Donatella Bianchi Bar Stools November 30, 2017 15:57:28
Some modern style saddle counter stools have their seat shaped in a downward curve, resembling the curvature of the saddle. Despite the rectangular shape of the "floor plan" of the seat, you will be able to sit on the chair looking forward, as if riding, and straddling the chair with your legs, or you will be able to sit sideways, with your legs together, and your behind safely seated in the curve of the saddle seat.
Leather: Most "Leather" that you will find in your bar stool search is actually fabric-backed vinyl. Due to the extra time and cost required for real leather seating, the price of the bar stool will generally be $50 to $150 MORE than a comparable vinyl but will last much longer and feel much better due to its ability to "Breathe". Vinyl is prone to tearing, cracking and warping more so than fabric or leather. Synthetic suede fabrics are a much better option if this is a concern. Sun, dry air, excessive heat and cold as well as exposure to certain chemicals or cleaners can also destroy vinyl.
When space is at a premium in your bar or around your counter top, you will want to either get a backless adjustable height stool to take up the least amount of space, or you will go for a folding counter stool. A folding counter stool will collapse the back rest, the seat, and the legs into a single thin plane, and so flattened will become highly useful for stowing away, and for transporting it from room to room, and even to an entirely new place altogether, such as a second home.
Metal Bar Stools: Metal bar stools are often available in dozens of finishes. Look for a powder-coated and baked on finish. These finishes are by far more chip and scratch resistant than "spray painted" finishes. In addition to a more durable surface a powder coated finish is much less likely to be damaged by cleaning products than a painted finish.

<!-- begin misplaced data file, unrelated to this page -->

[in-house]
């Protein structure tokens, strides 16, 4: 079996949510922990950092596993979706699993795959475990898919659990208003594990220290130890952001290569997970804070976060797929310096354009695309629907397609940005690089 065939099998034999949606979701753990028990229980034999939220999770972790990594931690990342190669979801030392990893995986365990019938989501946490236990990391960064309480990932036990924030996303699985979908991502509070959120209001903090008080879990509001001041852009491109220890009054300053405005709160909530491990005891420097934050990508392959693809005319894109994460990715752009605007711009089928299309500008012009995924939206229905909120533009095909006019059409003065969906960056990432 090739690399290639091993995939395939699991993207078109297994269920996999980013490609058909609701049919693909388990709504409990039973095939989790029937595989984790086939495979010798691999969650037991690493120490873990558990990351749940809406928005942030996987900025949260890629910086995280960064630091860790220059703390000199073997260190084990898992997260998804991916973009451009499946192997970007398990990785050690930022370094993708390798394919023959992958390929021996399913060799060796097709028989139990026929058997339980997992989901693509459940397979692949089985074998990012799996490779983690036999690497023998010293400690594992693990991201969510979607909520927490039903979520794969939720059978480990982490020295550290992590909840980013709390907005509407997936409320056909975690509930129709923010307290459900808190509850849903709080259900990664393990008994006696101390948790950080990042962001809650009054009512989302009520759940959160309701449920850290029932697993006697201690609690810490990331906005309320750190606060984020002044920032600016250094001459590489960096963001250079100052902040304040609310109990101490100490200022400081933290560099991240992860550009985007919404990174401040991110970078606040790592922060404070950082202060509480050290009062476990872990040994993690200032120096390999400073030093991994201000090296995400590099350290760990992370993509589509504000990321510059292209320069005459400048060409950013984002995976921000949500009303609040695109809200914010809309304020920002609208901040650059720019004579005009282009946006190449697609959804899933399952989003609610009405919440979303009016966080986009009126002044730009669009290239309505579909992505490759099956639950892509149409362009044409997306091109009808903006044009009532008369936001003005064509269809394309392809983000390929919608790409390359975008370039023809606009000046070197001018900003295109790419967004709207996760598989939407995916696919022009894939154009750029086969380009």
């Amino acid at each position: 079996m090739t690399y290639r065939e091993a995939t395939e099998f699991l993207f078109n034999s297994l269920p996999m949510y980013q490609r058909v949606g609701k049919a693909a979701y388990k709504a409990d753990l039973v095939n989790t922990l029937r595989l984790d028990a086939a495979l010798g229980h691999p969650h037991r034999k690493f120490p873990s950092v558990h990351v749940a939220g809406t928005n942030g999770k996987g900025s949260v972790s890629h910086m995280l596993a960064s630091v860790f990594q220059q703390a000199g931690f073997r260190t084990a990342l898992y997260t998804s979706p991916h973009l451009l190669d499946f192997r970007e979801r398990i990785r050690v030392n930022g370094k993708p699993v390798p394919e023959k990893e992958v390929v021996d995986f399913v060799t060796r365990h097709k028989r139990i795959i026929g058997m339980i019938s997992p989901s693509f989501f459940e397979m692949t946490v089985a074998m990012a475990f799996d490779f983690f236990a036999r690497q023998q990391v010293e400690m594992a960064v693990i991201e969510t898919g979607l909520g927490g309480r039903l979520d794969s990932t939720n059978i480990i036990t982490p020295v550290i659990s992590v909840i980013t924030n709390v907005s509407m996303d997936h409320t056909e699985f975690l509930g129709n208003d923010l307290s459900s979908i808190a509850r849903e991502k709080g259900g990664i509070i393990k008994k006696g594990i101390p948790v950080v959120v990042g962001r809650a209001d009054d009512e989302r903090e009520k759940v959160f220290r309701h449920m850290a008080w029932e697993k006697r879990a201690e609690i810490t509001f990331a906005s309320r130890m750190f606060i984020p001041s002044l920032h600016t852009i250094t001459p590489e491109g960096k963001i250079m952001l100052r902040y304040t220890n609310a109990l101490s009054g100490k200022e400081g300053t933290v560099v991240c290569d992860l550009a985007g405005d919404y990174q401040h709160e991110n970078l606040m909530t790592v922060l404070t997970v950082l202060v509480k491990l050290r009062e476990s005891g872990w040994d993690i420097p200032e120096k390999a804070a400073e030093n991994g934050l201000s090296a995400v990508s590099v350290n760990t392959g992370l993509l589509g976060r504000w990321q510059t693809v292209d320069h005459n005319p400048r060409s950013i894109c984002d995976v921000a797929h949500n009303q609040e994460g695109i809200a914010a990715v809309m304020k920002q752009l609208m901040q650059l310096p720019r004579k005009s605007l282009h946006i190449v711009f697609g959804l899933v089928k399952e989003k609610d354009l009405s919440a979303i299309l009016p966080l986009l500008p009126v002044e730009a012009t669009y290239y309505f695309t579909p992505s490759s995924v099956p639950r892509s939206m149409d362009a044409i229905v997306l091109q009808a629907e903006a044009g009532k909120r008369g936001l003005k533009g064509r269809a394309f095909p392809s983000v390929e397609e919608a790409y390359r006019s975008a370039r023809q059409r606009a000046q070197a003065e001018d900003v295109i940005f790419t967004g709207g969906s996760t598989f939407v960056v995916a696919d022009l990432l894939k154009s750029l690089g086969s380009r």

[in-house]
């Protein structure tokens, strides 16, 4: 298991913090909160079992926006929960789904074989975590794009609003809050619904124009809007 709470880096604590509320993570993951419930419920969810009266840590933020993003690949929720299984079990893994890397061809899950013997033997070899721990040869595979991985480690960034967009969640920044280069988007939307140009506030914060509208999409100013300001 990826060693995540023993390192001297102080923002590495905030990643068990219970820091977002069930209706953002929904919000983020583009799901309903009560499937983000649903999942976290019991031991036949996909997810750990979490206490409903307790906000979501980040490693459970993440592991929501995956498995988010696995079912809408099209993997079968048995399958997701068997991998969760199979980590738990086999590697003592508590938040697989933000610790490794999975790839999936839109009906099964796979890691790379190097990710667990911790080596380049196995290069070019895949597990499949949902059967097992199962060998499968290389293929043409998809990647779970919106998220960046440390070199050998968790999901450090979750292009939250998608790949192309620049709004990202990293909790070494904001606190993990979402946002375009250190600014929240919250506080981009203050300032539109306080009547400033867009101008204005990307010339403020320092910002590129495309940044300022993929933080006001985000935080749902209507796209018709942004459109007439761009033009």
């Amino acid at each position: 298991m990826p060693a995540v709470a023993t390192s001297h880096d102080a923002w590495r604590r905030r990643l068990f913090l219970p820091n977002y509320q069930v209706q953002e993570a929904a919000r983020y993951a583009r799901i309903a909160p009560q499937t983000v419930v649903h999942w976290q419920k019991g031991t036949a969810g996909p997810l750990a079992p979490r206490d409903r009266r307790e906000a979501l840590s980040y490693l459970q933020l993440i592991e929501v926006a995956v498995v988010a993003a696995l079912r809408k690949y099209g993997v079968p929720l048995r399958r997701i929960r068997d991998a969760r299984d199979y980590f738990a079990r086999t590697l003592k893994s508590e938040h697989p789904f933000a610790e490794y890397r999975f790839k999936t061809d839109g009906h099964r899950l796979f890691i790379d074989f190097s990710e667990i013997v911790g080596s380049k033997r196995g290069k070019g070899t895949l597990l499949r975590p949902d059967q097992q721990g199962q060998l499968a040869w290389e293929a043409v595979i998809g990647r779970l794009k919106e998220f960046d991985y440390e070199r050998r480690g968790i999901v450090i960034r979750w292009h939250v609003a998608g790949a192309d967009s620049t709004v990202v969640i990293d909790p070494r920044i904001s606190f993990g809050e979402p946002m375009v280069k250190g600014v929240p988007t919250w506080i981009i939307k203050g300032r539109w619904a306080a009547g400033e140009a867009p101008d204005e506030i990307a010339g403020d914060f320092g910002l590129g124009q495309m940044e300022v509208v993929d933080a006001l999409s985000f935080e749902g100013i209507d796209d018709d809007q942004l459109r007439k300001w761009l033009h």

Bar Stools - The continuous evolution: In the old days bar stools were strictly utilitarian, just wooden pieces nailed together to form sturdy seats. There was not much call for aesthetic modifications, and life back then was generally plain-looking by today`s standards. If you have seen movies depicting the medieval or Middle Ages, then you will be familiar with the rough-hewn appearance of their furniture. They were often unpadded as well, so sitting for long periods of time was not an attractive prospect. The Renaissance saw a sudden uprising in the call for beauty, and everything became covered with carvings and etchings. These bar stools were no exception, and their long legs in particular were made more aesthetically ornate. Padding as part of the seat and not as a separate cushion was also introduced. Not surprisingly, not everyone could afford these fancy seats, so the simple designs were still common in the seedier bars and public houses. This disparity is important to consider, since it has led to the richness of choice that we have today. In the previous century, every decade saw changes in popular fashion and aesthetics, so public houses changed their appearance regularly. Those periods saw the use of chrome, leatherette, rotating seats, and polyurethane foam. These stools became fixtures around counters, literally speaking. Being bolted to the floor, their fixed nature prevented them from being used in the inevitable bar brawl. Alcohol seems to often lead to violence of some sort, and many a bar has seen destruction at the hands of inebriated patrons. At least, the stools would be spared too much damage.
Here, a swivel feature of the bar stool seat is understood, where the entire seat, possibly with the back rest and the armrests is rotated. Why are there so many variants of swivel bar stools for sale? The reason is simple: The swivel function enables an easy access to and an easy exit from the bar counter stool. Bar counter stools are typically 30 inches high or more, which is almost double the height of the sitting surface of a regular chair. So one practically needs to climb into a stool to seat in place. Consequently, there is no way one could push the chair closer to the bar or counter - the legs are hanging in the air when seated. Therefore, the way to get closer to the table, bar, or counter is to swing into it, hence the swivel option.